Dicamba: Off-Target, Once Again – DTN

Dicamba injured soybeans. Photo: Iowa State University

Dicamba injured soybeans. Photo: Iowa State University

As July gets underway, state regulators, weed scientists, agronomists and farmers are reporting off-target dicamba injury to crops and plants for the fifth summer in a row.



This year, some of the most widespread symptomology and crop injury is being reported in Iowa, where scientists told DTN that weather conditions, court rulings and planting dates combined into a “perfect storm” to produce off-target movement from June dicamba applications.

“It’s far worse than past years,” said Meaghan Anderson, a field agronomist for Iowa State University, based in central Iowa. “You can tell pretty quickly which soybean fields are not Xtend soybeans in my area, because they are all cupped and puckered up.”

Regulators, farmers and scientists from other states, including Indiana, Illinois, Missouri, Minnesota and Arkansas told DTN that they are seeing off-target injury as well, although it remains too early to know how it will compare to past years.

“It’s very easy to find injury,” said Purdue University Extension weed scientist Bill Johnson. “But it’s too early to know just how bad it’s going to get.”

The 2020 injury reports come amid a period of legal uncertainty for in-season dicamba use. Three registrations for over-the-top dicamba herbicides, XtendiMax (Bayer), Engenia (BASF) and FeXapan (Corteva) were vacated by a Ninth Circuit Court of Appeals’ ruling on June 3. (Syngenta’s Tavium was not named in the ruling). While EPA has issued a cancellation order permitting the use of existing stocks of these herbicides through July 31, their availability beyond 2020 remains a pressing question for the industry.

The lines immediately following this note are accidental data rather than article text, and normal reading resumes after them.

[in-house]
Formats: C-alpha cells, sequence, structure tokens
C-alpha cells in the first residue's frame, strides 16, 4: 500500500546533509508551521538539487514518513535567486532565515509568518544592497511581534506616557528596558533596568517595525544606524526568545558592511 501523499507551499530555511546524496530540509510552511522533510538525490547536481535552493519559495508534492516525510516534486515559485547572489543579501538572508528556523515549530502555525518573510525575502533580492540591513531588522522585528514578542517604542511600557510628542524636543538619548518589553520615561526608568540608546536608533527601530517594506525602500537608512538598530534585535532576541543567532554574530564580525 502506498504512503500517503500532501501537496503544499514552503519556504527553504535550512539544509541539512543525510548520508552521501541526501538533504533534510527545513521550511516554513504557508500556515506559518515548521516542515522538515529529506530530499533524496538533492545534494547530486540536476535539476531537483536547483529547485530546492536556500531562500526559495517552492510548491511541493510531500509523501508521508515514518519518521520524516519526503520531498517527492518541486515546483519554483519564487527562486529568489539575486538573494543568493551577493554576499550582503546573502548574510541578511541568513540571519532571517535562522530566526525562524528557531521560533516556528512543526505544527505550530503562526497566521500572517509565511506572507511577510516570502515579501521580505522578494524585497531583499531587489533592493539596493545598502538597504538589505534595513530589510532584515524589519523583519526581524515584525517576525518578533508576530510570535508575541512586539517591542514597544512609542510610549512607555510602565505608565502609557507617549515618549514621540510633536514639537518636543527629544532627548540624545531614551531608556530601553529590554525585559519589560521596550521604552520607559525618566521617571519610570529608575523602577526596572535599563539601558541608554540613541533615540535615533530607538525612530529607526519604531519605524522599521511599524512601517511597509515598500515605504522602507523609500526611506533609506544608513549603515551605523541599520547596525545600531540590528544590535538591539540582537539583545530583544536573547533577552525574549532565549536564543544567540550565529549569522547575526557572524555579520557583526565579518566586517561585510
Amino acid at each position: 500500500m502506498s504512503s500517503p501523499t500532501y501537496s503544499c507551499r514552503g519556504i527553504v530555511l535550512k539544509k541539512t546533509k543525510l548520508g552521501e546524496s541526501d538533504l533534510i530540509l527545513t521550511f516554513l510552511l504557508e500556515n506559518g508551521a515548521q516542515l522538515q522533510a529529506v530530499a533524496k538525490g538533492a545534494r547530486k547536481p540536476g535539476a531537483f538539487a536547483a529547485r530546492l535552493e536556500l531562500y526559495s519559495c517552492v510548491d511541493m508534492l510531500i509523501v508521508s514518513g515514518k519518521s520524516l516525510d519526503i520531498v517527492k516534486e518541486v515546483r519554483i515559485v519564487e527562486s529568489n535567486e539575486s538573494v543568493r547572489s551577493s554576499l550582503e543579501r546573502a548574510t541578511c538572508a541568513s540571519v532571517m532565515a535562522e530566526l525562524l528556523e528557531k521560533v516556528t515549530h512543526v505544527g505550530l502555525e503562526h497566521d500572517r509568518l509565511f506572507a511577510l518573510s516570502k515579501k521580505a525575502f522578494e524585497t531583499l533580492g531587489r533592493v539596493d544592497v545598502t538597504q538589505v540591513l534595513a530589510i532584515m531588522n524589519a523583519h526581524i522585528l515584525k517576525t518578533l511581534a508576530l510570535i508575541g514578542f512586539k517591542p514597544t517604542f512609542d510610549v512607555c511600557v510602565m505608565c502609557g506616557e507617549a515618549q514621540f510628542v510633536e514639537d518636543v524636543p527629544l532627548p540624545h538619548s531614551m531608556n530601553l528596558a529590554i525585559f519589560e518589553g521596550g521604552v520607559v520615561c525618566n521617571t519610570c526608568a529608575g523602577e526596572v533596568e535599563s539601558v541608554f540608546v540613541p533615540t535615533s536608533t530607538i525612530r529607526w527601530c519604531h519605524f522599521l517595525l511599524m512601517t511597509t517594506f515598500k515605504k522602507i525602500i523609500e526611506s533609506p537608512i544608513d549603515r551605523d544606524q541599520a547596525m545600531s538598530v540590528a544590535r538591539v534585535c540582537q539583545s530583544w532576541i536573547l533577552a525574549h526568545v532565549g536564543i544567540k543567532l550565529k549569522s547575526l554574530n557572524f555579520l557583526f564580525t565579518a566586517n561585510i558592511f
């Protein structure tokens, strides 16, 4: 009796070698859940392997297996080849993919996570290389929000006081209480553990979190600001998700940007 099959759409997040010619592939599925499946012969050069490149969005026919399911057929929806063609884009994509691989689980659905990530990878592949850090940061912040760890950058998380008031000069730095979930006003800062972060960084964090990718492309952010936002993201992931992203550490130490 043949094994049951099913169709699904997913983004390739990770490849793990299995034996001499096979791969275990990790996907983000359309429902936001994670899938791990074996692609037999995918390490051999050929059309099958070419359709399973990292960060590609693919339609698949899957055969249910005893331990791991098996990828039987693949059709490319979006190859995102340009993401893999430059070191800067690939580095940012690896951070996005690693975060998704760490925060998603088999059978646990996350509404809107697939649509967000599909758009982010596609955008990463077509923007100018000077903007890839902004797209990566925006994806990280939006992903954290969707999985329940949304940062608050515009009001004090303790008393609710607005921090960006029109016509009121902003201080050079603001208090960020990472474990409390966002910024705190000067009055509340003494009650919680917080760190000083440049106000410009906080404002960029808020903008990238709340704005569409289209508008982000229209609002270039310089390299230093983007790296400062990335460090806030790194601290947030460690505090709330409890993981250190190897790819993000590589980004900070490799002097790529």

“I think there is a lot of movement and pressure within the industry to keep dicamba, but this season has not made me feel optimistic about our ability to use dicamba post-emergence in soybeans and be responsible and keep it where it’s supposed to go,” Anderson said.

DOUBLE DICAMBA LOAD FROM CORN AND SOYBEANS

Nearly all of Matt Foes’ non-GMO soybeans in northwest Illinois this year are exhibiting the tell-tale puckering and cupping of dicamba exposure. But in a twist, he suspects only about 15% of his damaged fields were hit by dicamba coming off Xtend soybean fields.



“It was hot in late May and early June and very windy when people were putting out applications of dicamba on corn,” he recalled. “And there are not the same label restrictions for dicamba in corn that there are for soybeans.”

Dicamba applications in corn have increased due to herbicide-resistant weeds developing in the Midwest, Foes noted. And generic dicamba is increasingly a cheap option for farmers to add to a tank mix.

A similar situation unfolded in Iowa, said Paul Kassel, an Iowa State field agronomist based in northwest Iowa. A rapid planting rate across much of the Midwest resulted in many soybeans being fully emerged when early post-emergence corn applications went out, and corn and soybean dicamba applications overlapped more than is common in past years.

Kassel and Anderson believe many sensitive soybean fields in their regions experienced two waves of off-target dicamba movement — the first from early June corn applications in hot, windy conditions and then a later exposure from Xtend soybean applications in mid-to-late June.